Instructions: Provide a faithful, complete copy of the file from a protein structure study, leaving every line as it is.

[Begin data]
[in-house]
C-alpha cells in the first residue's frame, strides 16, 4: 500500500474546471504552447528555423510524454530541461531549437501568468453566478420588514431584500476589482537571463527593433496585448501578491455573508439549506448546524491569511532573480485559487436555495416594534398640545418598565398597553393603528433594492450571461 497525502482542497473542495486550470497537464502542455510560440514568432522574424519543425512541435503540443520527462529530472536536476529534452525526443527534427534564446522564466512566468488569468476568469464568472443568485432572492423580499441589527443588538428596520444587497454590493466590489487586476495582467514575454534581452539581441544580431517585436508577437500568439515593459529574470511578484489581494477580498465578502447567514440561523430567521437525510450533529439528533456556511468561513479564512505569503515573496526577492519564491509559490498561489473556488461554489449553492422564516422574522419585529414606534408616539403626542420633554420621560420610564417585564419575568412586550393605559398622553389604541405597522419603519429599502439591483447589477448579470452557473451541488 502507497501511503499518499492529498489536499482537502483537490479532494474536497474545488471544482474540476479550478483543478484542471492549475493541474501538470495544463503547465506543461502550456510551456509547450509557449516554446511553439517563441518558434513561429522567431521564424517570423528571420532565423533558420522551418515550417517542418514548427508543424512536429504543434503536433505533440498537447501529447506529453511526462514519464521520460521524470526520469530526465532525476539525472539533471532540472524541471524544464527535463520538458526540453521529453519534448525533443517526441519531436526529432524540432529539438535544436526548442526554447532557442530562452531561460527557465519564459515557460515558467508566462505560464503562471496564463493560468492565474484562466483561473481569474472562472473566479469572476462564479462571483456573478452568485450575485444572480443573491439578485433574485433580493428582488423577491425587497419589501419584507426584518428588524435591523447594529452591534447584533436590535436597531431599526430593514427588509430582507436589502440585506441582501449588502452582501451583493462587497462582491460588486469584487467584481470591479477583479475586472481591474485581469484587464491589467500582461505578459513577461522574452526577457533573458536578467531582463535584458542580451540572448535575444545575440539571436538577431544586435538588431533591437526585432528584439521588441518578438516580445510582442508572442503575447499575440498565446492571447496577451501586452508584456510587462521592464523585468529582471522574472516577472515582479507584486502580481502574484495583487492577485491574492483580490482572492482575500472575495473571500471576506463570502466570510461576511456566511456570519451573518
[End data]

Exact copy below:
[in-house]
C-alpha cells in the first residue's frame, strides 16, 4: 500500500474546471504552447528555423510524454530541461531549437501568468453566478420588514431584500476589482537571463527593433496585448501578491455573508439549506448546524491569511532573480485559487436555495416594534398640545418598565398597553393603528433594492450571461 497525502482542497473542495486550470497537464502542455510560440514568432522574424519543425512541435503540443520527462529530472536536476529534452525526443527534427534564446522564466512566468488569468476568469464568472443568485432572492423580499441589527443588538428596520444587497454590493466590489487586476495582467514575454534581452539581441544580431517585436508577437500568439515593459529574470511578484489581494477580498465578502447567514440561523430567521437525510450533529439528533456556511468561513479564512505569503515573496526577492519564491509559490498561489473556488461554489449553492422564516422574522419585529414606534408616539403626542420633554420621560420610564417585564419575568412586550393605559398622553389604541405597522419603519429599502439591483447589477448579470452557473451541488 502507497501511503499518499492529498489536499482537502483537490479532494474536497474545488471544482474540476479550478483543478484542471492549475493541474501538470495544463503547465506543461502550456510551456509547450509557449516554446511553439517563441518558434513561429522567431521564424517570423528571420532565423533558420522551418515550417517542418514548427508543424512536429504543434503536433505533440498537447501529447506529453511526462514519464521520460521524470526520469530526465532525476539525472539533471532540472524541471524544464527535463520538458526540453521529453519534448525533443517526441519531436526529432524540432529539438535544436526548442526554447532557442530562452531561460527557465519564459515557460515558467508566462505560464503562471496564463493560468492565474484562466483561473481569474472562472473566479469572476462564479462571483456573478452568485450575485444572480443573491439578485433574485433580493428582488423577491425587497419589501419584507426584518428588524435591523447594529452591534447584533436590535436597531431599526430593514427588509430582507436589502440585506441582501449588502452582501451583493462587497462582491460588486469584487467584481470591479477583479475586472481591474485581469484587464491589467500582461505578459513577461522574452526577457533573458536578467531582463535584458542580451540572448535575444545575440539571436538577431544586435538588431533591437526585432528584439521588441518578438516580445510582442508572442503575447499575440498565446492571447496577451501586452508584456510587462521592464523585468529582471522574472516577472515582479507584486502580481502574484495583487492577485491574492483580490482572492482575500472575495473571500471576506463570502466570510461576511456566511456570519451573518